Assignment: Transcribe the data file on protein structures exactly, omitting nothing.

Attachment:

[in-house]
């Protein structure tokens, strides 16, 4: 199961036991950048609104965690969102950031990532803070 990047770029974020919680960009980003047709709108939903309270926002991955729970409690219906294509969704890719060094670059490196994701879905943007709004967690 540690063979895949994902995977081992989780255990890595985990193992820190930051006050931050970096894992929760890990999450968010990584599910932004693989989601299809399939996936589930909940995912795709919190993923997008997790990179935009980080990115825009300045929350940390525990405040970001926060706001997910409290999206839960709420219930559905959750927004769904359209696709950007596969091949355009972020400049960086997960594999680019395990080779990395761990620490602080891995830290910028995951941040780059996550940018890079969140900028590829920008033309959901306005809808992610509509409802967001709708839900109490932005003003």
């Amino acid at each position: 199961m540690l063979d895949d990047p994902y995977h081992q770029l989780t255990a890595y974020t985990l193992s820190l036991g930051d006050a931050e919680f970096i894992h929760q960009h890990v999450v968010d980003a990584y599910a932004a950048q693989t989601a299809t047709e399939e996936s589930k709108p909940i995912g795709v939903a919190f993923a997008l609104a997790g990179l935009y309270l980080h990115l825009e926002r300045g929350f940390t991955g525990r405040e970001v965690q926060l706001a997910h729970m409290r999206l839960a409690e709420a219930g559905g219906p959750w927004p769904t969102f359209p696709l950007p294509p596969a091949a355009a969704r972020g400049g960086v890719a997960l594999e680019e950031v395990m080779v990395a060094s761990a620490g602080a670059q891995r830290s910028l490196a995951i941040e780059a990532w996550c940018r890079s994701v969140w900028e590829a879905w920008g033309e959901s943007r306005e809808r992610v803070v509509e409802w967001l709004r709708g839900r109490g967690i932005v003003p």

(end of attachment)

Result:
[in-house]
């Protein structure tokens, strides 16, 4: 199961036991950048609104965690969102950031990532803070 990047770029974020919680960009980003047709709108939903309270926002991955729970409690219906294509969704890719060094670059490196994701879905943007709004967690 540690063979895949994902995977081992989780255990890595985990193992820190930051006050931050970096894992929760890990999450968010990584599910932004693989989601299809399939996936589930909940995912795709919190993923997008997790990179935009980080990115825009300045929350940390525990405040970001926060706001997910409290999206839960709420219930559905959750927004769904359209696709950007596969091949355009972020400049960086997960594999680019395990080779990395761990620490602080891995830290910028995951941040780059996550940018890079969140900028590829920008033309959901306005809808992610509509409802967001709708839900109490932005003003």
């Amino acid at each position: 199961m540690l063979d895949d990047p994902y995977h081992q770029l989780t255990a890595y974020t985990l193992s820190l036991g930051d006050a931050e919680f970096i894992h929760q960009h890990v999450v968010d980003a990584y599910a932004a950048q693989t989601a299809t047709e399939e996936s589930k709108p909940i995912g795709v939903a919190f993923a997008l609104a997790g990179l935009y309270l980080h990115l825009e926002r300045g929350f940390t991955g525990r405040e970001v965690q926060l706001a997910h729970m409290r999206l839960a409690e709420a219930g559905g219906p959750w927004p769904t969102f359209p696709l950007p294509p596969a091949a355009a969704r972020g400049g960086v890719a997960l594999e680019e950031v395990m080779v990395a060094s761990a620490g602080a670059q891995r830290s910028l490196a995951i941040e780059a990532w996550c940018r890079s994701v969140w900028e590829a879905w920008g033309e959901s943007r306005e809808r992610v803070v509509e409802w967001l709004r709708g839900r109490g967690i932005v003003p």